Just to recap:
Under Labour control the Parish Council ended up with:
1. A County Court judgement against it – for the first time in its history
2. Paying £3,100 in rent arrears to the Barlborough Civic Trust
3. Spent over £3,000 in legal fees trying to over turn the County Court judgement – but then settled out of court
4. Cllr Watts stepped down as Chair of the Parish Council in May 2008 handing the poisoned chalice to Cllr Oldknow along with (the Vice Chair) Cllr Lee. Cllrs Oldknow and Lee resigned in August 2008 after a fallout in the Labour Party.
5. The Labour Party then called for an election – that will cost Barlborough Parish Council another £3,000…
‘Bullying and intimidation has to stop’
Bitter row erupts over village hall
Published in the Worksop Guardian: 16 May 2008
By Helen Mullins
Barlborough Parish Council is locked in a battle with Barlborough Civic Trust over a disagreement about payments totalling nearly £5,000. The trust say they will take the council to county court because of unpaid debts amounting to £4,770 for the use of the building.
At a parish council meeting on Monday night this week, residents arrived at the village’s town hall, which is owned by the parish council, to find the room used to hold the council’s monthly meeting was locked.
“We have been locked out of our own building by the Civic Trust, it’s unbelievable,” said former parish council chairman, Eion Watts. An alternative venue had to be found quickly, and councillors asked residents to relocate to Barlborough Resource Centre behind the Village Hall where the meeting could be held.
Local people were directed to a computer room in the resource centre and they had to sit on swivel chairs and peer around computers and filing cabinets while the meeting was held. “It’s absolutely ridiculous, everyone is bickering amongst themselves – they should just sort it out,” said one bemused resident. “I can’t believe the council were locked out of their own building, it’s embarrassing.”
When the village hall was built in 1993, the trust was set up by the parish council as a charity to run the hall and Little School. The council handed over a 99-year lease of the buildings to the trust. But in July last year, the parish council decided to take over the running of the buildings and withdrew the quarterly grants they gave to the trust. “When they took the grants away we had to start charging the council to use the buildings to make up for the money we had lost,” said Mel Webster vice chairman. “We were set up as a charity so that we could get grants and additional benefits that the council could not get.” “The 99-year lease cannot just be taken away from us – we can give it up but they cannot take it away and we have continued to run the buildings.”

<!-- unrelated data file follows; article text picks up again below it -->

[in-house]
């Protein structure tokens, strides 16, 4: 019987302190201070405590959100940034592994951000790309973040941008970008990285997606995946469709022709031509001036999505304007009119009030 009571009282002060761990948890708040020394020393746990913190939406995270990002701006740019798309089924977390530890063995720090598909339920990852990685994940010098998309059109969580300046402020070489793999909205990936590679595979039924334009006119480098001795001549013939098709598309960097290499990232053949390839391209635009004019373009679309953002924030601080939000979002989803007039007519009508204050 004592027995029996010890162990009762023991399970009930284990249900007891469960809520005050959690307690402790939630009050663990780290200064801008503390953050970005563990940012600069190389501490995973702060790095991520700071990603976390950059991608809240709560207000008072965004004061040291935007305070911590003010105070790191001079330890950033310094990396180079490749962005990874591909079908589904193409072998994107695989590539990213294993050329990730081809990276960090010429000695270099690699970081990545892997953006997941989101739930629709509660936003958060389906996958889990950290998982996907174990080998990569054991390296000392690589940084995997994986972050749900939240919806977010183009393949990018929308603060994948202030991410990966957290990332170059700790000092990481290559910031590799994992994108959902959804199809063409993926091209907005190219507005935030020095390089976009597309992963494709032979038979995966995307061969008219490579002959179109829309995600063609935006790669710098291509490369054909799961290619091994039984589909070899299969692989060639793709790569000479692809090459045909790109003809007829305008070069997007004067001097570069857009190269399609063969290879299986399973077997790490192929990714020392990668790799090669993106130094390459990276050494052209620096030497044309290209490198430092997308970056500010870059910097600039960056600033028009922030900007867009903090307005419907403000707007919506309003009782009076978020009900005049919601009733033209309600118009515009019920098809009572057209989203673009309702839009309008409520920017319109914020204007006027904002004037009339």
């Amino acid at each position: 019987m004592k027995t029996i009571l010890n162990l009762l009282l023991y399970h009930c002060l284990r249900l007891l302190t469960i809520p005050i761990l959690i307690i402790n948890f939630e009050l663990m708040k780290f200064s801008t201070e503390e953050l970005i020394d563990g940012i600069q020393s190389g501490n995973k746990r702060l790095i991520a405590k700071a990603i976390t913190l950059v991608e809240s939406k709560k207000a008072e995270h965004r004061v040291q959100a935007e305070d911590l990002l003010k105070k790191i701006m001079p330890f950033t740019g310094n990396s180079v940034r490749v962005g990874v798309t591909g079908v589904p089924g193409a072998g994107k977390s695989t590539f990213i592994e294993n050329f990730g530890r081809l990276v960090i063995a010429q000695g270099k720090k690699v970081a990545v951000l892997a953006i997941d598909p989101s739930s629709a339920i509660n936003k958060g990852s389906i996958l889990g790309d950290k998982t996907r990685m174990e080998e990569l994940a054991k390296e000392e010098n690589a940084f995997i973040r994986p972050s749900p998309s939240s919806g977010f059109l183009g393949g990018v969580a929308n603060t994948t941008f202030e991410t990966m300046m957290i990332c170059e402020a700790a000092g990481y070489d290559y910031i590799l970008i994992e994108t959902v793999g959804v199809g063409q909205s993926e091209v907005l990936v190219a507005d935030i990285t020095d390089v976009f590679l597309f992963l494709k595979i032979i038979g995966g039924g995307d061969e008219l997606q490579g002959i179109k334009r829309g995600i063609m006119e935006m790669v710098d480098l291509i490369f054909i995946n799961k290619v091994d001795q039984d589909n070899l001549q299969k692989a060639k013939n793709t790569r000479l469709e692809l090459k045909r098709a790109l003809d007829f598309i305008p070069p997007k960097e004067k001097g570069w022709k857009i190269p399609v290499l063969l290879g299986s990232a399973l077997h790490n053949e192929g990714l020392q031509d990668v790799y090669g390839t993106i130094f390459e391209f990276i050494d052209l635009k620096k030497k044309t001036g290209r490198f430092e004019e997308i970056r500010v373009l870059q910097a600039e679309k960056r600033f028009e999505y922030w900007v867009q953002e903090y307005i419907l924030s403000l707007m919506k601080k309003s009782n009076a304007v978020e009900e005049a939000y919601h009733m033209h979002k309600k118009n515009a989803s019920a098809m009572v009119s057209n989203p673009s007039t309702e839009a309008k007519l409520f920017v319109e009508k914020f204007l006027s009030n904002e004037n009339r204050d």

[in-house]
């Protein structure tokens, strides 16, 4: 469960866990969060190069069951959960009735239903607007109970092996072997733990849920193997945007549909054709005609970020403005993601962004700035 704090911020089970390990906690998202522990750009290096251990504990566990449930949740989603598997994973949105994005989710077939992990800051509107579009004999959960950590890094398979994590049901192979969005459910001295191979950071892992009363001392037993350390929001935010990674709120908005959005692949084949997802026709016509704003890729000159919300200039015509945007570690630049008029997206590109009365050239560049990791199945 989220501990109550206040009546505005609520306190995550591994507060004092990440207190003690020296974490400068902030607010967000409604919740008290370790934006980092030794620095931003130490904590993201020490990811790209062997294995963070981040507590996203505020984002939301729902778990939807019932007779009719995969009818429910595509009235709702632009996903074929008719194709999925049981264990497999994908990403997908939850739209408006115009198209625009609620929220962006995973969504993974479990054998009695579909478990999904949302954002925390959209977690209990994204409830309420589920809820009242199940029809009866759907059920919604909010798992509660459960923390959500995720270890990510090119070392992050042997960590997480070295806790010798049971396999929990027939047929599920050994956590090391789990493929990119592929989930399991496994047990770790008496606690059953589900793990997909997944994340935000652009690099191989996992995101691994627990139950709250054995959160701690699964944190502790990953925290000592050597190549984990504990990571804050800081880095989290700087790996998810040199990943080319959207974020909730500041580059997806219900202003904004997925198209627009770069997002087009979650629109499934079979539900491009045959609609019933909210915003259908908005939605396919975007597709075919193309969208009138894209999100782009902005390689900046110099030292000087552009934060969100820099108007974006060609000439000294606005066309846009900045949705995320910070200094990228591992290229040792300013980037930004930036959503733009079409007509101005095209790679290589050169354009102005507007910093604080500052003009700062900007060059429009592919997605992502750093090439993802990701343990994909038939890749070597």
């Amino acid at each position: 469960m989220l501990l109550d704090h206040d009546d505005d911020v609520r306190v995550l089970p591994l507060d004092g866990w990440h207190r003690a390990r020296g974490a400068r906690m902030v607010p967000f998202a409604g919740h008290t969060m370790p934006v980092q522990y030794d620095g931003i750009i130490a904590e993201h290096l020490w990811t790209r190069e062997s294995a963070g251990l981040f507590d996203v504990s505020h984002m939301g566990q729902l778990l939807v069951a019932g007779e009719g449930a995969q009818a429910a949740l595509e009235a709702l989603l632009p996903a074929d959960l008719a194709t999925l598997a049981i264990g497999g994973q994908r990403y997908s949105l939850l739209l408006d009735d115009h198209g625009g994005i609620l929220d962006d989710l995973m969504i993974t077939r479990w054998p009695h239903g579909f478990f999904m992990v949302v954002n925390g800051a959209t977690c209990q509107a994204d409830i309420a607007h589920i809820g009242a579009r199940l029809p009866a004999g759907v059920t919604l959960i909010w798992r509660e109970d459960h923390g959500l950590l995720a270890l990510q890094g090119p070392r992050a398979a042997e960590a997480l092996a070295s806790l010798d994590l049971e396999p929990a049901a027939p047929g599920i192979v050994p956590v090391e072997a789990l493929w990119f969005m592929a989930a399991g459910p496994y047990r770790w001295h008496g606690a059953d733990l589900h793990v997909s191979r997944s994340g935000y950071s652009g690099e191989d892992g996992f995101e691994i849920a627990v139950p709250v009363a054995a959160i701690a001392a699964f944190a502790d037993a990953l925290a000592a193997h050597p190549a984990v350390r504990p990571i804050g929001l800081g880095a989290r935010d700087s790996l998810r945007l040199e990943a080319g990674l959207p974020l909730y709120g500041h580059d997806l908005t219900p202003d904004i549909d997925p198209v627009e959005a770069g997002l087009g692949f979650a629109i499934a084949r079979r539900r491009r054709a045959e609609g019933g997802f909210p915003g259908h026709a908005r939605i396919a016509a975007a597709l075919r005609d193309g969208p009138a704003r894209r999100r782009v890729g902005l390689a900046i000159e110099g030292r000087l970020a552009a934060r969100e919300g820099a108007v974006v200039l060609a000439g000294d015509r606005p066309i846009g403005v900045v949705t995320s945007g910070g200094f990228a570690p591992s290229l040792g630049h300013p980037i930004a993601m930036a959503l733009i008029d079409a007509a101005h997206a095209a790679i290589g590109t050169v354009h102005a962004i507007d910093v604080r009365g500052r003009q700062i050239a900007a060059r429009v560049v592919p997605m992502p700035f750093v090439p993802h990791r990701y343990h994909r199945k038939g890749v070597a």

“They are trying to get us to fold by starving us of money. I am disappointed that is has come to this – we gave them many opportunities to reply and make things right but they have behaved unreasonably,” he said. Mr Webster went on to say that the trust had sent numerous letters to the parish council asking for payment, all of which went unanswered.
Eion Watts, who had been chairman of the council for the last year before Steve Oldkanow took over on Monday night, read out a letter send to the council by Barlborough Civic Trust. In it, the trust warned that if the sum was not paid by the 12th May – the night of the meeting – then the village hall meeting room would be locked. The trust went on to claim in the letter that the council has been ‘intolerable’ in its abuse of the Village Hall by not paying them for its use. The trust said they would have to take the council to county court to retrieve the cash. In response, Mr Watts angrily claimed that trust had been holding ‘illegal meetings’ that the parish council had not been invited to.
“I suggest as a council we fight this to the bitter end so the people see exactly what is going on here,” said Mr Watts. “They tried to blackmail us tonight and if they want to go to court I say let’s go to court. I have had 12 months of bullying, hate mail and intimidation and it has to stop.”
And in another twist on Monday night, reference was made to a ‘restructuring’ of the parish council, which is believed to include the council’s clerk of four years, Rosalind Bullimore. After deciding that an agenda item about the ‘clerk’s grievances’ should be discussed after the meeting with the presence of the press and the public, councillors still referred to the clerk’s ‘redundancy’.
“This is absolutely disgusting,” the clerk said to the councillors at the meeting. Parish councillors John Shaw and Bridget Ingle agreed that the discussion was insensitive and ‘appalling’ and left the meeting out of protest. Mrs Bullimore followed minutes later for a five minute break. But councillors said she was too upset to return to the meeting and a member of the public had to step in and act as clerk at the meeting.
When contacted by the Guardian this week, Mrs Bullimore said she has not returned to work since the meeting but is still technically the council’s clerk. She confirmed that the council plans to make her redundant and that a junior and senior post is being put in her place. Councillors told Mrs Bullimore that the junior post has been filled and that she can apply for the senior position.’